The τέλος of all things

by | May 24, 2012 | Devotion, Reflections

The τέλος of all things

One of the things about my seminary experience that changed me for good was the opportunity to take introductory Greek and Hebrew classes. While I am no scholar and unfit to accurately translate anything not written by the apostle John on my own, I have nonetheless been blessed with a plethora of dictionaries and resources that I can use to go deeper and learn more than ever before. I think of these language resources as archaeological tools that help me go digging for buried treasure, and God has been pleased to bring forth some things about Himself that I could never have known if I were only reading my English Bible. For example

The other day, I was listening to Romans 6 in the car, and my ears perked up as I heard this verse:

But now that you have been set free from sin and have become slaves of God, the fruit you get leads to sanctification and its end, eternal life. Romans 6:22

My attention was drawn to the word “end.” Could that be the word I think it is? So I when I got to the office I checked, and sure enough, the word translated “end” was the Greek word τέλος. So what? What does that mean? Well, rather a lot.

In English, the “end” usually means the last, the final, no more to come after that. But the Greek word carries more of the sense of being the “[end] pupose,” “goal,” or “[end] result.” It’s sometimes translated “perfection” in the sense that when something is complete and at its final stage, it is “perfect” and will never become any more of what it was intended to be. That’s more of what what the word τέλος (“end”) is getting at.

Allow me to illustrate using dessert. Let’s say you want to make an apple pie (yum!). The finished pie is the desired result—the τέλος—so all your preparations are done with the end in mind. The steps you follow move you toward the final product, which in this case is a golden, delicious slice of pie. Here’s how you might think of it in Greek terms:

Decision to make pie

Get some apples and cut them up

Make crust and dump apples and sugar into it

Put some more crust on the top and cut attractive-looking holes

Bake the whole thing until golden brown

τέλος (end result): Apple pie! 

So what? Well, if we take that understanding and apply it to Romans 6:22 (the passage above), we see that the whole point (τέλος) of sanctification is eternal life. In other words:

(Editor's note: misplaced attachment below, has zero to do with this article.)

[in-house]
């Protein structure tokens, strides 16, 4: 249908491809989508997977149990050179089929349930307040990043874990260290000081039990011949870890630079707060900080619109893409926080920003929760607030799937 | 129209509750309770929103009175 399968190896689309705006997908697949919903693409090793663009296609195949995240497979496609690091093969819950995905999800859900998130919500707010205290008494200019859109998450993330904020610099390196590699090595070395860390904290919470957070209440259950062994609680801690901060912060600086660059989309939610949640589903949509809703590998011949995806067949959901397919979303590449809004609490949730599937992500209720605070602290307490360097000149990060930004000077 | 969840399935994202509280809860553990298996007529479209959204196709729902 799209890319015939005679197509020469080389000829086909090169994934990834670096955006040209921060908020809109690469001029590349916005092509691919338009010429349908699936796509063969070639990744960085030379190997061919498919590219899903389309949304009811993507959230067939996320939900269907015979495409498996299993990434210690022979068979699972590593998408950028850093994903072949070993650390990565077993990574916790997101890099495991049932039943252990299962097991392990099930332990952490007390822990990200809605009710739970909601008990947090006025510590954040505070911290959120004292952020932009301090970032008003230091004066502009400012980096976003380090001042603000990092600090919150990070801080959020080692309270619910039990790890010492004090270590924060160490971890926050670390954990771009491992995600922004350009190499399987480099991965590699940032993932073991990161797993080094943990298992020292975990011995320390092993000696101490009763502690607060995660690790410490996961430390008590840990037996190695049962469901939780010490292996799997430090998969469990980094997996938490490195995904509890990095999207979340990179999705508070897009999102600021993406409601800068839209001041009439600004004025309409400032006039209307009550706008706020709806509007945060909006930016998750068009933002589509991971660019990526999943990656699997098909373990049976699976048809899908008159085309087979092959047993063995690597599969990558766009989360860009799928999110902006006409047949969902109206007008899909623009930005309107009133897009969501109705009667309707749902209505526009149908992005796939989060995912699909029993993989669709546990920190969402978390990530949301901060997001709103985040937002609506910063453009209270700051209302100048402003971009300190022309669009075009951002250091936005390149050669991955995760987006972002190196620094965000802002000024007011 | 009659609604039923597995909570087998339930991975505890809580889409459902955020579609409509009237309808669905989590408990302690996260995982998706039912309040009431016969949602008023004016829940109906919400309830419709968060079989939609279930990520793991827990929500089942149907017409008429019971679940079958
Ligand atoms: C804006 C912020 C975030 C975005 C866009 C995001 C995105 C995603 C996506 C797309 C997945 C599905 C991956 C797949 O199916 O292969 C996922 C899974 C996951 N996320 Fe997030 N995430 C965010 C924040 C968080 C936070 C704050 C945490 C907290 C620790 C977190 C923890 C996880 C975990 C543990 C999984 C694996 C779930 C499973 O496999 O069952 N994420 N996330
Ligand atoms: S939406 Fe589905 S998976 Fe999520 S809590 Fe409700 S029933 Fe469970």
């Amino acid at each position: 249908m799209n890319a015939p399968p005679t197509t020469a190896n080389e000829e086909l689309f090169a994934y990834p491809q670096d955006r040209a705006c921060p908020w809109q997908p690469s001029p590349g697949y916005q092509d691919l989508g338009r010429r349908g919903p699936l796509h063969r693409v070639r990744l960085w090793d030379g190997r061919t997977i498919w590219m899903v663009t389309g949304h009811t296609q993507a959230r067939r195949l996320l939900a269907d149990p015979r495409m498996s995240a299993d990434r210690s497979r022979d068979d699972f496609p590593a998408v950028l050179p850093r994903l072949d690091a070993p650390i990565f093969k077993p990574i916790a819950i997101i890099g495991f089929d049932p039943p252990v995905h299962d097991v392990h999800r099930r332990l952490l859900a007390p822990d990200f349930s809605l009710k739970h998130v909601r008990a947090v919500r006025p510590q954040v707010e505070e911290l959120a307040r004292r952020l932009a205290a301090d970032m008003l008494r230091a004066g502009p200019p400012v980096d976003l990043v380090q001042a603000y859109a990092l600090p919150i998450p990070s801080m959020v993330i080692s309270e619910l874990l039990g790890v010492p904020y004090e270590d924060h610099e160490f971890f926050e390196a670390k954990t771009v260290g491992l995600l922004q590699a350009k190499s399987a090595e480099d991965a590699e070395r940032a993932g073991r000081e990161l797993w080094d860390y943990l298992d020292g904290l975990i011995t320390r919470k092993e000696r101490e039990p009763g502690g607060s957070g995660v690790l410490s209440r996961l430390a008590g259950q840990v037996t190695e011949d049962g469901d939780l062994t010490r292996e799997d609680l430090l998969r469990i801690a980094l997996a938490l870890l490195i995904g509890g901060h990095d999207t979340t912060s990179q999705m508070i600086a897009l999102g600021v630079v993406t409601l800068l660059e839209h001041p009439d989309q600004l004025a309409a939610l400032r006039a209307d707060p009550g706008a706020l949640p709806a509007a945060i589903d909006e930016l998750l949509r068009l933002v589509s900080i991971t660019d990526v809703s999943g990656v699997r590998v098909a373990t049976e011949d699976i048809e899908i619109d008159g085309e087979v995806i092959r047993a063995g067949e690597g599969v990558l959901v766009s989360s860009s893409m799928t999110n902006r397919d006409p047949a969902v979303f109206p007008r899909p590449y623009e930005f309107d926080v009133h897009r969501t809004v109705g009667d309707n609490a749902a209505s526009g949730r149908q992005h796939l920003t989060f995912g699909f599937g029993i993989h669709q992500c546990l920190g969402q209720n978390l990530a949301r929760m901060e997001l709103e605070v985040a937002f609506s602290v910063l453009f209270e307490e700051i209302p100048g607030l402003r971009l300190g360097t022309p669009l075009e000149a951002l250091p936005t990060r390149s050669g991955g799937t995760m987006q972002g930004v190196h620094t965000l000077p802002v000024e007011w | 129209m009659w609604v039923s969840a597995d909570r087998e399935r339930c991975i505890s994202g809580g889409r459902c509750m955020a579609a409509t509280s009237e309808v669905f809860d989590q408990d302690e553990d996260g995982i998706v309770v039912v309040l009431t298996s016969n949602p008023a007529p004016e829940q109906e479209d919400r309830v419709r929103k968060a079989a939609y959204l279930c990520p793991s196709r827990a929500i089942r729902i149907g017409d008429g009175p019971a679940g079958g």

More sanctification

Even more sanctification

τέλος (end result): Eternal Life! 

According to this passage, the [end] result of sanctification is eternal life. Just like in the pie illustration where the goal was the finished pie, the whole point of sanctification is that we might experience life everlasting. Of course, this doesn’t mean that we obtain salvation by sanctification. Rather, “…now that you have been set free from sin and have become slaves of God [justified], the fruit you get leads to sanctification and its end, eternal life.” The whole point of sanctification is to get closer and closer to its end result, which is a present experience of eternal life. Said another way, if you want to experience a taste of eternal life here on earth, then sanctification is your best bet. Cool, huh?

But wait—it gets better. In my study I also came across this verse:

And he [Jesus] said to me, “It is done! I am the Alpha and the Omega, the beginning and the end. Revelation 21:6a

If you know the book of Revelation, then you know the above verse is spoken by Jesus in Heaven, and is about as big-picture as you can get. Alpha is the first letter of the Greek alphabet and Omega is the last, so Jesus is saying, “I am the first and the last.” But he’s also saying “I am the beginning and the end (τέλος).”

What exactly is Jesus the τέλος (goal, purpose, aim) of? Of all things. Of the whole creation. Of life, the universe, and everything (sorry, Douglas Adams, but your computer’s answer to this question was way off). Jesus says he is the purpose of everything, that His glory is the end result of human history, and that the whole reason stuff exists is for Him and His purposes.

Viewed from this perspective, here is how we can structure a biblical “brief history of time”:

Creation (“I am the beginning”)


Old Testament

Jesus dies on the cross

New Testament

End of human history

τέλος: Jesus’ glory (“I am the end”)

Jesus was the beginning of everything—He was there on Day One because He was the one who personally created it all—and when everything comes to a close, it will be all about Him. He is the τέλος of all things, the end result, end-purpose, and final perfect goal of all creation. It’s all about Him.

So seek sanctification and eternal life, but most of all seek Jesus. Make Jesus the τέλος of your day, of your week, of your year, of your life. Make His glory the goal of everything you do. Don’t bother with anything that doesn’t move you toward the end-game result of Jesus’ fame and honor, but seek whatever moves you closer to the final perfection of His new heavens and new earth. He is the end, so make the best of what you have left before that end comes. That’s ultimately what your life is all about!

Can I get an “Amen?”